Inconsistent Effects of Dexamethasone on Nerve Block Duration

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The addition of dexamethasone to ropivacaine for prolonged block duration produced highly variable results in healthy subjects.
The addition of dexamethasone to ropivacaine for prolonged block duration produced highly variable results in healthy subjects.

In a randomized controlled trial reported in the British Journal of Anaesthesia, researchers at the University of Copenhagen found that adding dexamethasone to ropivacaine for nerve block prolongation produced mixed results.1

To increase the duration of peripheral nerve blocks for postoperative pain, an adjuvant may be administered in addition to the local anesthetic. The efficacy of perineural dexamethasone for this purpose has been supported by various studies, including findings that it extends analgesia for up to 10 hours vs placebo.2

However, it is unclear whether dexamethasone exerts its effects via local or systemic mechanisms of action. “Considering the potential augmentation by perineural dexamethasone on local anaesthetic-induced neurotoxicity… and the finding that dexamethasone does not directly affect the action potentials in A- and C-fibres… this enigma needs to be resolved,” wrote the authors of the current study.3,4

To control for systemically mediated effects of perineural dexamethasone, they administered bilateral blocks simultaneously so that both would be equally influenced by systemic effects if present, and any observed differences could then be accounted for by local effects. They hypothesized that adding dexamethasone to ropivacaine would prolong block duration, and that this effect would be mediated by local mechanisms of action.

Each participant in the sample of 20 healthy adult male volunteers received bilateral saphenous nerve blocks. One leg was injected with ropivacaine 0.5%, 20 ml plus dexamethasone 2mg, and the other leg was injected with ropivacaine 0.5%, 20 ml plus saline. Block duration as assessed by temperature discrimination was the primary outcome.

According to the results, there was not a significant difference in block duration between the 2 treatments, as assessed by the primary outcome measure (estimated median difference 1.5 h, 95% confidence interval, -3.5 to 0, P =.050). There was a significant difference in block prolongation for all secondary outcomes–which included duration assessed by mechanical discrimination; pain response to tonic heat stimulation; warmth detection threshold (WDT); and heat pain detection threshold (HPDT)–in the leg injected with dexamethasone. However, median differences were < 2.0 h. Block duration was prolonged for at least 2 hours in the dexamethasone leg in only 8 of the participants.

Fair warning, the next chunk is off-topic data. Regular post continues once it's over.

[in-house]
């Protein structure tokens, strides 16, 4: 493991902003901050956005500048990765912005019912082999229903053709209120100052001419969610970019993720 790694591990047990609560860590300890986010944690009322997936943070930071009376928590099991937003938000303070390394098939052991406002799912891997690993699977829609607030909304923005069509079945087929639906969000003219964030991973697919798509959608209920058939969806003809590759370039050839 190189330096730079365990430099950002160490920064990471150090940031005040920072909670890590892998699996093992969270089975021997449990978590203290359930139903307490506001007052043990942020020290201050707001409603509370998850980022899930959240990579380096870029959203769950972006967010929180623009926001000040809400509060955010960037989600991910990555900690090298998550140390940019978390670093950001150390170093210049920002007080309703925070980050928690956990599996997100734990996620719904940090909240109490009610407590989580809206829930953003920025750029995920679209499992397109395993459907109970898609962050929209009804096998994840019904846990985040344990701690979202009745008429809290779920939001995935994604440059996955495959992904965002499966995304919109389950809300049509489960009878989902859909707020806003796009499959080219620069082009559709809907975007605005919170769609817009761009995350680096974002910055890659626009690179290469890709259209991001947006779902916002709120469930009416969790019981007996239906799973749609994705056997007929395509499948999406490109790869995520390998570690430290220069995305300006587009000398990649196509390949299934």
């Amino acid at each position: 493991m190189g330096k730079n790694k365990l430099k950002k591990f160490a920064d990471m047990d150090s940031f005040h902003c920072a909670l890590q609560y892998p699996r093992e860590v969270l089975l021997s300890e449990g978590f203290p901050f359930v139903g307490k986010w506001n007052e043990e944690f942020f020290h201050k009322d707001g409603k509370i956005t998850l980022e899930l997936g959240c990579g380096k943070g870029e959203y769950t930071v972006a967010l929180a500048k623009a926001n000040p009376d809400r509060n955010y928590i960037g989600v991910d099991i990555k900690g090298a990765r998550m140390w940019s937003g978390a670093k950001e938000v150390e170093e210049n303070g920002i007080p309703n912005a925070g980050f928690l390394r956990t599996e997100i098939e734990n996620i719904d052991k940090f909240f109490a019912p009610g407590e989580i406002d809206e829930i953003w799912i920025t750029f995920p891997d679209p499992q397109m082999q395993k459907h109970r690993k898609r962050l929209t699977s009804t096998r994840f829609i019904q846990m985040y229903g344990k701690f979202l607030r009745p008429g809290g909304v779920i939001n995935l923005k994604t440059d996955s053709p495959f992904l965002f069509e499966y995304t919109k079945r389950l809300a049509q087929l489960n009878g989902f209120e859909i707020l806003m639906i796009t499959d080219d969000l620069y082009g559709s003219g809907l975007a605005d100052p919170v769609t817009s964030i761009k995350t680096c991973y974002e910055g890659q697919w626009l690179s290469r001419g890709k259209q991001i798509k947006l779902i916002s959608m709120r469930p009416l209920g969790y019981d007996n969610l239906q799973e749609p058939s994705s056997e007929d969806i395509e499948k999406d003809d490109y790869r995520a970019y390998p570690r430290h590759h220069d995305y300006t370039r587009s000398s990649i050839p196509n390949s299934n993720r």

The finding that block duration was shorter in the leg receiving dexamethasone in some participants indicates that the “peripheral effect of dexamethasone is very variable, and in some subjects, there may be no peripheral effect, making other factors for duration dominant…,” the authors wrote. While block duration varied between subjects, the use of bilateral injections in the present study help to clarify that “differences between our groups were not influenced by systemically mediated analgesia but solely reflect the local effect of dexamethasone as an adjuvant to ropivacaine.”

Summary and Clinical Applicability

The addition of dexamethasone to ropivacaine for prolonged block duration produced highly variable results in healthy subjects.

Limitations and Disclosures

Limitations: Since the study only assessed sensory block, a motor effect of dexamethasone cannot be ruled out. Additionally, the use of a higher dose may have produced more pronounced results that the authors found.

Disclosures: Dr Jæger reports that he has received speaker's honorarium from Smiths Medical, MN, USA. Dr Jæger and Dr Grevstad report that they have received funding for a clinical study from Smiths Medical, MN, USA

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References

  1. Jæger P, Grevstad UKoscielniak-Nielsen ZJSauter ARSørensen JK, Dahl JB. Does dexamethasone have a perineural mechanism of action? A paired, blinded, randomized, controlled study in healthy volunteers. Br J Anaesth. 2016; 117(5):635-641.
  2. De Oliveira GS JrCastro Alves LJNader AKendall MCRahangdale RMcCarthy RJ. Perineural dexamethasone to improve postoperative analgesia with peripheral nerve blocks: a meta-analysis of randomized controlled trials. Pain Res Treat. 2014; 2014:179029.
  3. Williams BA, Hough KA, Tsui BY, Ibinson JW, Gold MS, Gebhart GF. Neurotoxicity of adjuvants used in perineural anesthesia and analgesia in comparison with ropivacaine. Reg Anesth Pain Med. 2011; 36: 225–230.
  4. Yilmaz-Rastoder E, Gold MS, Hough KA, Gebhart GF, Williams BA. Effect of adjuvant drugs on the action of local anesthetics in isolated rat sciatic nerves. Reg Anesth Pain Med. 2012; 37: 403–409.
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